There is a debate whether you should contribute to a traditional or Roth IRA or 401k (if your company even has a Roth 401k option).
Choose Ye This Day
This is an important decision, now more than ever. A growing number of work retirement plans (401k, 403b, etc.), have a Roth contribution option. That means one of your largest assets could be a Roth 401k. In the past, an optional Roth with a smaller contribution limit per year was your only choice. Now you can have a larger annual contribution put entirely into a Roth account at your work retirement plan. Keep in mind the match and profit sharing is always deposited into a traditional account. So, what’s right for you?
Superbowl 59.5: Traditional vs. Roth
First, let’s review the difference.
The Traditional IRA:
- The contribution is before-tax money.
- The growth is tax-deferred.
- The withdrawals after age 59.5 are taxed as ordinary income.
The Roth IRA:
- The contribution is after-tax money.
- The growth is tax-deferred.
- The withdrawals after age 59.5 are not taxed at all.
I find an analogy works well here. A traditional IRA is like a farmer who does not pay taxes on his seeds, but pays taxes on his harvest.A Roth IRA is like a farmer who pays taxes on his seed, but does not pay taxes on his harvest.Got it? Good.
So, if both accounts have the same amount, invested in the same securities, the question you have to ask yourself is: “Are taxes higher today than they will be when you retire?”
Some people favor a Roth IRA or Roth 401k right now. Members of Team Roth feel that taxes can only go up. They would rather pay tax now than pay taxes in the future.The United States has $20 trillion in debt as I’m writing this in September of 2017. We’ve got unfunded liabilities with Medicare and Social Security that will be crushing as Baby Boomer’s retire. The only answer to these issues: higher taxes. But not so fast…
We can go through U.S. history and find several examples where taxes have not just gone up, but gone down.In the 1920’s, the top marginal rate was slashed from 70% to 25%. The Kennedy administration took the top marginal rate from 90% to 70%. More recently, we still hear Republicans talk about the Reagan tax cuts of the 80’s and Bush’s tax reduction at the beginning of the millennium.
My point is this, if you paid taxes at the top marginal rate of 70%, deposited your funds into a Roth IRA, then withdrew them at a top marginal rate of 25%, you got a bad deal. However, if the reverse is true and you paid your tax at 25%, deposited your funds into a Roth and withdrew them at the 70% top marginal rate, kiss your financial advisor. Or not, depending.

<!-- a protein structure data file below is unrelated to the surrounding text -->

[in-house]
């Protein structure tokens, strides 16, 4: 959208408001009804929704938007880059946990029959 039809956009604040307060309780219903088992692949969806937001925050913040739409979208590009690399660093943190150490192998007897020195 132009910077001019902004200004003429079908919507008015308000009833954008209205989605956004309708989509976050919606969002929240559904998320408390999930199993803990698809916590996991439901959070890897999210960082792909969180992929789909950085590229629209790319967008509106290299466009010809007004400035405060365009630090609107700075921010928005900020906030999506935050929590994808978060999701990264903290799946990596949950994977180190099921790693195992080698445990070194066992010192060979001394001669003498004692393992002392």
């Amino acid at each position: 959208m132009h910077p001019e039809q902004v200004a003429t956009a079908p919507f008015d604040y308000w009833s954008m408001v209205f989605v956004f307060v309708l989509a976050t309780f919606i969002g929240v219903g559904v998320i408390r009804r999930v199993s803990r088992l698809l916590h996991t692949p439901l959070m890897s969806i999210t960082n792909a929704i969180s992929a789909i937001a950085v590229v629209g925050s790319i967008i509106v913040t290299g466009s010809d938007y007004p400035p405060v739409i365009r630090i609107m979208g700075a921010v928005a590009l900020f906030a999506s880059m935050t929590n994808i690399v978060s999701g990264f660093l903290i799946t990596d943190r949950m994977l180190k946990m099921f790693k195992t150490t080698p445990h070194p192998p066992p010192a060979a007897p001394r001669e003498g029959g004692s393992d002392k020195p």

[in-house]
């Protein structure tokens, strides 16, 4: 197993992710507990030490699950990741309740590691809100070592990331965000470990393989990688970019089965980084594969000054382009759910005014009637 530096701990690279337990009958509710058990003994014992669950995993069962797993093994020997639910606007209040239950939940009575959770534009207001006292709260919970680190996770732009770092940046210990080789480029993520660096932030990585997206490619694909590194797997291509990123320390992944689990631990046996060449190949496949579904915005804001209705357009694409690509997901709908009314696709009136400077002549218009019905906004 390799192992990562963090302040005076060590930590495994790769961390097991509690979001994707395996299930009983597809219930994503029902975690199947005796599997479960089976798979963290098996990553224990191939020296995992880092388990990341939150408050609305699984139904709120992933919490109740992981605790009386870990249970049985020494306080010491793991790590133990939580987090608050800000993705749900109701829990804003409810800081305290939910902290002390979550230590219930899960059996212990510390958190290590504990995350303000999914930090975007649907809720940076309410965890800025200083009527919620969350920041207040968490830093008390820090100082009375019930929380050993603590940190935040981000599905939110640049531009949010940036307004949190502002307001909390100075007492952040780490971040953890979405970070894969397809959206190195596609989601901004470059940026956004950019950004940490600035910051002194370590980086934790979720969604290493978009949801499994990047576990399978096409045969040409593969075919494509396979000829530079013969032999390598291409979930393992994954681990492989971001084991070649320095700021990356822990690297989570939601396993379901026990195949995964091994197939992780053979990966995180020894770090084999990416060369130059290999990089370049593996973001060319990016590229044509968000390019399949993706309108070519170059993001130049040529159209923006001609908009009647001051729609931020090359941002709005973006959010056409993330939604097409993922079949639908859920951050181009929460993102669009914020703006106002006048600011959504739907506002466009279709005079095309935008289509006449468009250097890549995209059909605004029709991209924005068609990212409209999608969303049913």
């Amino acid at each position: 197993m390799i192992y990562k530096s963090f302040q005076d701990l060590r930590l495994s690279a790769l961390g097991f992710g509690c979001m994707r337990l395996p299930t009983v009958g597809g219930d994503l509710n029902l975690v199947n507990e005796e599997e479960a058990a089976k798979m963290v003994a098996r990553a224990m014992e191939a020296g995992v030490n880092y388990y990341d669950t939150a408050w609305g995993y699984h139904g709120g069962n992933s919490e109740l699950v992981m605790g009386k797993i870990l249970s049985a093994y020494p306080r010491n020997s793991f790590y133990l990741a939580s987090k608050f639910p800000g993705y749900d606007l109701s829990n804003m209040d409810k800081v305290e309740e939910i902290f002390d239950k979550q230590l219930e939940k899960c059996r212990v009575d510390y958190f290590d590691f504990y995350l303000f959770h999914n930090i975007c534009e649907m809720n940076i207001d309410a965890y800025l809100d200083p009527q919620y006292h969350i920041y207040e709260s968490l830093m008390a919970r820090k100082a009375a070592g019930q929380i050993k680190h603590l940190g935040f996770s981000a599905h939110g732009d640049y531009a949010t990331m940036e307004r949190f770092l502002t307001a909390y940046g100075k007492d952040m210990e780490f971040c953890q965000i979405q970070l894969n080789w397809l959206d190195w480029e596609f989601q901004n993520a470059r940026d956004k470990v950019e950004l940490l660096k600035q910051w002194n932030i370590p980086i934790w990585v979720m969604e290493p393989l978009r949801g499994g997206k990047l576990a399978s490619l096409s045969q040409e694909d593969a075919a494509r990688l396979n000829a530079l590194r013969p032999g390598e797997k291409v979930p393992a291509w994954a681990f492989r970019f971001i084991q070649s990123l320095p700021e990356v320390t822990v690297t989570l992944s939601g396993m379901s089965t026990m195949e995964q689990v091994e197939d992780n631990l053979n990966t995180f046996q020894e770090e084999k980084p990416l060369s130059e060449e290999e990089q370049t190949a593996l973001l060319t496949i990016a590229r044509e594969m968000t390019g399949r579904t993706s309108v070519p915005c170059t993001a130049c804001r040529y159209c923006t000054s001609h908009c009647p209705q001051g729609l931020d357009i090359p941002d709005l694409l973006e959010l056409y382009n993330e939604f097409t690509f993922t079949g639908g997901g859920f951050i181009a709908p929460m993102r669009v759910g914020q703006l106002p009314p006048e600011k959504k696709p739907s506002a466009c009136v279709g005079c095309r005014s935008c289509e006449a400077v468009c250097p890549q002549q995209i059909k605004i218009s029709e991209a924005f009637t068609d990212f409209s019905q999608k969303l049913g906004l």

Those who favor the traditional IRA feel that their highest working income will be so much higher than their retirement income years.It really doesn't make sense to do a Roth IRA.A good example would be a doctor, like my father.When he retires, he doesn't need or want the big income that he had when he was a physician.All his debts will be paid, he would have built up lots of assets, and his income stream does not have to be as high as it was when he was running a business. Therefore, the traditional IRA for a higher wage earner may often be a good idea.
Now, if taxes go up when my father retired, then it wouldn’t have been a bad idea just a less-good idea.Because if retirement income needs are significantly lower than while working, tax-rate increases have less effect.
The bottom line is we don't know what tax rates will be when you retire. Furthermore, wise planning shouldn’t be based on getting that one prediction correct. Consider having both traditional and Roth IRA accounts perhaps in equal value at retirement.
Academic studies are needed to model what would happen, since the inception of the Roth had you chose one or the other and retired dollar for dollar.Those studies haven't been done yet, but I'll keep looking.
If you’re interested in learning what’s right for you personally, click here to contact us to schedule a conversation to see if we can help you.